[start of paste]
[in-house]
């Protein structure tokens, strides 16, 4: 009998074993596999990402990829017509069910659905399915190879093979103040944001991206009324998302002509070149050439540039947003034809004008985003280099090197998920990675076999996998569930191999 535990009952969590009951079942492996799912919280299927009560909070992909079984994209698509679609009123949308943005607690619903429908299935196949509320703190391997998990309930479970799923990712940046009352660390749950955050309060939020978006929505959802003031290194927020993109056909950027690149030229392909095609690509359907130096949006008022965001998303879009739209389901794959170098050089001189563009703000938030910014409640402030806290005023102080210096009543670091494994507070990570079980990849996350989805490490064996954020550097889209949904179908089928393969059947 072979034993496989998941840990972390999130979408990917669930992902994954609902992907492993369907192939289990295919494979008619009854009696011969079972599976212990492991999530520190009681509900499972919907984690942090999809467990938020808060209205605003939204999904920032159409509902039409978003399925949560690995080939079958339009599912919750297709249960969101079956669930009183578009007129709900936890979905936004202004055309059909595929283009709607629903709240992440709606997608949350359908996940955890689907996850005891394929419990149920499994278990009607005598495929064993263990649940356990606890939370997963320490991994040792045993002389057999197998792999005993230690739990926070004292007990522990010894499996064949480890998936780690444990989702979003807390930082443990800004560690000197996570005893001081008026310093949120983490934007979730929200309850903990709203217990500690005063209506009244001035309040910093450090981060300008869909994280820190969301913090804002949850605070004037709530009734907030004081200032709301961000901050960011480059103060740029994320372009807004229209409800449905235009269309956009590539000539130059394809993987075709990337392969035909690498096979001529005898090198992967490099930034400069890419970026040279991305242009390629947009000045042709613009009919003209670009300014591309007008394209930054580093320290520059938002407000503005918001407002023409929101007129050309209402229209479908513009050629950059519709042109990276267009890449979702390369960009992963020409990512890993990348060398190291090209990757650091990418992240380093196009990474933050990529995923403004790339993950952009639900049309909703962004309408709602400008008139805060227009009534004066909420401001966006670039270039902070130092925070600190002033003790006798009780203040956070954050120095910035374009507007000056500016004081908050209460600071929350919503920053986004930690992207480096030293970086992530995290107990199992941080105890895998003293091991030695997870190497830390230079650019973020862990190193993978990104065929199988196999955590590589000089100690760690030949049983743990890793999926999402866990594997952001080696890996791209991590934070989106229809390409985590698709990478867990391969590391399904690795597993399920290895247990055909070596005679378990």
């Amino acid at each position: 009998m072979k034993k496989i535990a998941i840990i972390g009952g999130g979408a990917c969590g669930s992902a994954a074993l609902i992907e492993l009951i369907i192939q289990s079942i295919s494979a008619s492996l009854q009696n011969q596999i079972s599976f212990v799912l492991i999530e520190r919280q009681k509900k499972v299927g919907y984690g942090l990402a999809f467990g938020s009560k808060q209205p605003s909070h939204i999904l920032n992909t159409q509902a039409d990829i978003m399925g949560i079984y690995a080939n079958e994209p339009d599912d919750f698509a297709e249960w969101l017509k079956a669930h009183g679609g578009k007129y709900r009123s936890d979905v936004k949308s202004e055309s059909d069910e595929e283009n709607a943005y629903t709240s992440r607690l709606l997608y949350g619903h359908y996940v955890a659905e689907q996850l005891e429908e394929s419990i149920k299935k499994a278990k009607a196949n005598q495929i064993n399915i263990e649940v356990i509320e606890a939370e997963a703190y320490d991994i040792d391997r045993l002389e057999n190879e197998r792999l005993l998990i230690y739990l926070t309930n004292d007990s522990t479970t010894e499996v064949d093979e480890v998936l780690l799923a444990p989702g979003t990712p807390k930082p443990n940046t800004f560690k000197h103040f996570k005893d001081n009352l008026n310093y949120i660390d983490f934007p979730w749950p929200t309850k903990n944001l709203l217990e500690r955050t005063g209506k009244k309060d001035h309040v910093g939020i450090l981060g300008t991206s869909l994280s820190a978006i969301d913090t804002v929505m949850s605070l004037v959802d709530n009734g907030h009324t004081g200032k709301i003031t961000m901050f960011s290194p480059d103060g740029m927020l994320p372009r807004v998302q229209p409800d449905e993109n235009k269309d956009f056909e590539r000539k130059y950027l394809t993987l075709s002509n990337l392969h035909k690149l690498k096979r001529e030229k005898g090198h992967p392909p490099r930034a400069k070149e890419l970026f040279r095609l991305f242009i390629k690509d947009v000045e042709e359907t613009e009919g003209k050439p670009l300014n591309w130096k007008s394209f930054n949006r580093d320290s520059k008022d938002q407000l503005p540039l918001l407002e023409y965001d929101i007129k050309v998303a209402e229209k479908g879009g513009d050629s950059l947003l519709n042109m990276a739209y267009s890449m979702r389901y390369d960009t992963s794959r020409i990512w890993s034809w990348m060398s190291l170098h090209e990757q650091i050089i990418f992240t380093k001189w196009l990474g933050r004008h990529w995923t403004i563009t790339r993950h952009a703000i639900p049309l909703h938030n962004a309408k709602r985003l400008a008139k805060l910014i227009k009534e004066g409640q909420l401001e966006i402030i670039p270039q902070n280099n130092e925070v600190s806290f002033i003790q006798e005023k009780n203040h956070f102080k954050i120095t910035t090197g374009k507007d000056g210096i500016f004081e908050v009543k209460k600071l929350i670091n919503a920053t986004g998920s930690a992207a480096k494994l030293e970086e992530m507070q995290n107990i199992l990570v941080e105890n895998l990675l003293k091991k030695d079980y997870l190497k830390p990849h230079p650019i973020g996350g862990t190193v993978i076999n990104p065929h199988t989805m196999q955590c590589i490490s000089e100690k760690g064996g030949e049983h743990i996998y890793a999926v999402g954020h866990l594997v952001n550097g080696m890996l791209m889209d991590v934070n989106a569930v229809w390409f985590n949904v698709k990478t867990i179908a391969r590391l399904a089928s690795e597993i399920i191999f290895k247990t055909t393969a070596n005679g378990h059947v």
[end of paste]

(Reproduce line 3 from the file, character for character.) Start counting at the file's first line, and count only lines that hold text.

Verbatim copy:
């Amino acid at each position: 009998m072979k034993k496989i535990a998941i840990i972390g009952g999130g979408a990917c969590g669930s992902a994954a074993l609902i992907e492993l009951i369907i192939q289990s079942i295919s494979a008619s492996l009854q009696n011969q596999i079972s599976f212990v799912l492991i999530e520190r919280q009681k509900k499972v299927g919907y984690g942090l990402a999809f467990g938020s009560k808060q209205p605003s909070h939204i999904l920032n992909t159409q509902a039409d990829i978003m399925g949560i079984y690995a080939n079958e994209p339009d599912d919750f698509a297709e249960w969101l017509k079956a669930h009183g679609g578009k007129y709900r009123s936890d979905v936004k949308s202004e055309s059909d069910e595929e283009n709607a943005y629903t709240s992440r607690l709606l997608y949350g619903h359908y996940v955890a659905e689907q996850l005891e429908e394929s419990i149920k299935k499994a278990k009607a196949n005598q495929i064993n399915i263990e649940v356990i509320e606890a939370e997963a703190y320490d991994i040792d391997r045993l002389e057999n190879e197998r792999l005993l998990i230690y739990l926070t309930n004292d007990s522990t479970t010894e499996v064949d093979e480890v998936l780690l799923a444990p989702g979003t990712p807390k930082p443990n940046t800004f560690k000197h103040f996570k005893d001081n009352l008026n310093y949120i660390d983490f934007p979730w749950p929200t309850k903990n944001l709203l217990e500690r955050t005063g209506k009244k309060d001035h309040v910093g939020i450090l981060g300008t991206s869909l994280s820190a978006i969301d913090t804002v929505m949850s605070l004037v959802d709530n009734g907030h009324t004081g200032k709301i003031t961000m901050f960011s290194p480059d103060g740029m927020l994320p372009r807004v998302q229209p409800d449905e993109n235009k269309d956009f056909e590539r000539k130059y950027l394809t993987l075709s002509n990337l392969h035909k690149l690498k096979r001529e030229k005898g090198h992967p392909p490099r930034a400069k070149e890419l970026f040279r095609l991305f242009i390629k690509d947009v000045e042709e359907t613009e009919g003209k050439p670009l300014n591309w130096k007008s394209f930054n949006r580093d320290s520059k008022d938002q407000l503005p540039l918001l407002e023409y965001d929101i007129k050309v998303a209402e229209k479908g879009g513009d050629s950059l947003l519709n042109m990276a739209y267009s890449m979702r389901y390369d960009t992963s794959r020409i990512w890993s034809w990348m060398s190291l170098h090209e990757q650091i050089i990418f992240t380093k001189w196009l990474g933050r004008h990529w995923t403004i563009t790339r993950h952009a703000i639900p049309l909703h938030n962004a309408k709602r985003l400008a008139k805060l910014i227009k009534e004066g409640q909420l401001e966006i402030i670039p270039q902070n280099n130092e925070v600190s806290f002033i003790q006798e005023k009780n203040h956070f102080k954050i120095t910035t090197g374009k507007d000056g210096i500016f004081e908050v009543k209460k600071l929350i670091n919503a920053t986004g998920s930690a992207a480096k494994l030293e970086e992530m507070q995290n107990i199992l990570v941080e105890n895998l990675l003293k091991k030695d079980y997870l190497k830390p990849h230079p650019i973020g996350g862990t190193v993978i076999n990104p065929h199988t989805m196999q955590c590589i490490s000089e100690k760690g064996g030949e049983h743990i996998y890793a999926v999402g954020h866990l594997v952001n550097g080696m890996l791209m889209d991590v934070n989106a569930v229809w390409f985590n949904v698709k990478t867990i179908a391969r590391l399904a089928s690795e597993i399920i191999f290895k247990t055909t393969a070596n005679g378990h059947v």